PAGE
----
FIG. 3B is a graph illustrating an exemplary occurrence distribution that may correspond to a stimulation signal parameter according to an embodiment of the invention. An occurrence distribution may specify or indicate an occurrence frequency for one or more parameter values, possibly relative to corresponding parameter value ranges. Thus, for a stimulation parameter such as an interpulse interval, the occurrence distribution of FIG. 3B may specify a relative number of instances that particular interpulse intervals may occur within a given time interval or domain (e.g., approximately 0.25 seconds, 1 second, 15 minutes, 1 hour, or another time interval).

As indicated in FIG. 3B, within a time interval under consideration (e.g., 250 milliseconds), an interpulse interval of 8 milliseconds may occur 5 times; an interpulse interval of 10 milliseconds may occur 8 times; an interpulse interval of 12 milliseconds may occur 6 times; an interpulse interval of 14 milliseconds may occur 2 times; and interpulse intervals of 16 milliseconds and 18 milliseconds may each occur once. While the occurrence distribution shown in FIG. 3B is approximately binomial, the use of a particular type of occurrence distribution (e.g., a Poisson, geometric, hypergeometric, or other type of distribution) may depend upon embodiment details and/or the nature of a patient's neurologic dysfunction.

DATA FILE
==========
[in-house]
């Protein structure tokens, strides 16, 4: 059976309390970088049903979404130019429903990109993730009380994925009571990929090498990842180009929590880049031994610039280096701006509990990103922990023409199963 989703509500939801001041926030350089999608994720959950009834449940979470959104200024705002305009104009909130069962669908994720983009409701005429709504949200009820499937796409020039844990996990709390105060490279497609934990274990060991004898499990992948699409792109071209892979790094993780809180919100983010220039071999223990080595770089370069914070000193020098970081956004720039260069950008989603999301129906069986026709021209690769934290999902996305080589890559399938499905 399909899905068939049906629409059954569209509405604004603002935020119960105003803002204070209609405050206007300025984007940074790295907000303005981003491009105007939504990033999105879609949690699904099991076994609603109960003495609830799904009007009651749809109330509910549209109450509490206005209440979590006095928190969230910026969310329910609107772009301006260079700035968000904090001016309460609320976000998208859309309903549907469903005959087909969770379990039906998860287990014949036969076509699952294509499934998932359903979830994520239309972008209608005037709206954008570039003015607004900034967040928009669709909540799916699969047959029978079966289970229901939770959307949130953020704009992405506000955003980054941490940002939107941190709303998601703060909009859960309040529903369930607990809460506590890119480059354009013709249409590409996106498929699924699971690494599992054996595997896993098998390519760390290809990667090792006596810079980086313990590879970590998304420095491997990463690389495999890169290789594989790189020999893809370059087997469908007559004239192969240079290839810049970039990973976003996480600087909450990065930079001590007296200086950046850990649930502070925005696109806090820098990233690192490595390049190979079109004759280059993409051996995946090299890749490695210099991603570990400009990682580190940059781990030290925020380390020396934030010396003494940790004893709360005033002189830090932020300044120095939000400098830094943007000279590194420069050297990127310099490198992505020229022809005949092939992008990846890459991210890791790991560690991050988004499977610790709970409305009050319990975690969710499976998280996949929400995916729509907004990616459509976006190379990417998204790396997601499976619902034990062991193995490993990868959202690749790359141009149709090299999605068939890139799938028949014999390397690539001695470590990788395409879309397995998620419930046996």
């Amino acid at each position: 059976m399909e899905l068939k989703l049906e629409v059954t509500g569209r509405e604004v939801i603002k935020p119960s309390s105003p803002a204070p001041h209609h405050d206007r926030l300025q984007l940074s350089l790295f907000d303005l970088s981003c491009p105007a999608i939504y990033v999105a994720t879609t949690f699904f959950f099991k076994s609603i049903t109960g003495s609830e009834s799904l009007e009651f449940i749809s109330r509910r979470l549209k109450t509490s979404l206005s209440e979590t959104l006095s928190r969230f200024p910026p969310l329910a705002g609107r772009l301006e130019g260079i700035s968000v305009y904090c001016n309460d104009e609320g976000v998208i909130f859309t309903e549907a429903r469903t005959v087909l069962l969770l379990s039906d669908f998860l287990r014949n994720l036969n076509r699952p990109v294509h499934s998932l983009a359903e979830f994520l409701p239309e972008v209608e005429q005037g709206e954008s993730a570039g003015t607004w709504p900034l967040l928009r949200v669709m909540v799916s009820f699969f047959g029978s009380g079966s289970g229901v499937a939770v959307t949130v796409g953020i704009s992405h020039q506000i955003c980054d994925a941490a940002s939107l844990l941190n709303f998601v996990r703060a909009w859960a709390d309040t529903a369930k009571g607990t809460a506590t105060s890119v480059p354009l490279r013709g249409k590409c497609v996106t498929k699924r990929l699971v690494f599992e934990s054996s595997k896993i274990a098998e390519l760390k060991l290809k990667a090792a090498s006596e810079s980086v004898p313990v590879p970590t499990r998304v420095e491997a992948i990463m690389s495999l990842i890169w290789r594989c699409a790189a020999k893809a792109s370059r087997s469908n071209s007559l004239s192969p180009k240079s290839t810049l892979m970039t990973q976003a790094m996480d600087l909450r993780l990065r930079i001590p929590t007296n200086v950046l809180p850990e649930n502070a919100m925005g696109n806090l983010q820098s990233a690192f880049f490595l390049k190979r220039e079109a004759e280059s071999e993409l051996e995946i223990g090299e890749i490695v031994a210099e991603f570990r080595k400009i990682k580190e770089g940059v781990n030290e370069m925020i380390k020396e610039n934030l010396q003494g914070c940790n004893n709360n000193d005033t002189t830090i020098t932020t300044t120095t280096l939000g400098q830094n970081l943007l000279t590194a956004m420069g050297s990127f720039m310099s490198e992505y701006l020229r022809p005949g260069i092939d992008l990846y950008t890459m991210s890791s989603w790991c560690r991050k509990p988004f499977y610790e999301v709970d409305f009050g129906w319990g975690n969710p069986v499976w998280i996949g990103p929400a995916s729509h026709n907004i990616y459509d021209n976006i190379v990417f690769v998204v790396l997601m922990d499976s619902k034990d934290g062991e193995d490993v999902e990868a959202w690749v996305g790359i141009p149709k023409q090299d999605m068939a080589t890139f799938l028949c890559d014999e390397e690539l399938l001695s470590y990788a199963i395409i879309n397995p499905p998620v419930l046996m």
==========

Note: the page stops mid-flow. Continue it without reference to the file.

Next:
As previously indicated, the pulse generating unit 110 b may generate stimulation signals exhibiting a set of random parameter characteristics or values at one or more times. Herein, random parameter values may correspond to signals that are random, pseudo-random, quasi-random, random-like, or partially random with respect to one or more stimulation signal parameters. In various embodiments, random parameter values may be magnitude limited or bounded, and/or weighted relative to an occurrence function or probability distribution. In one embodiment, the generation of random parameter values in accordance with an occurrence distribution may result in a known or approximately known number of instances that particular parameter values occur within any given time interval under consideration, but a quasi-random ordering of parameter values when one time interval is considered with respect to another time interval.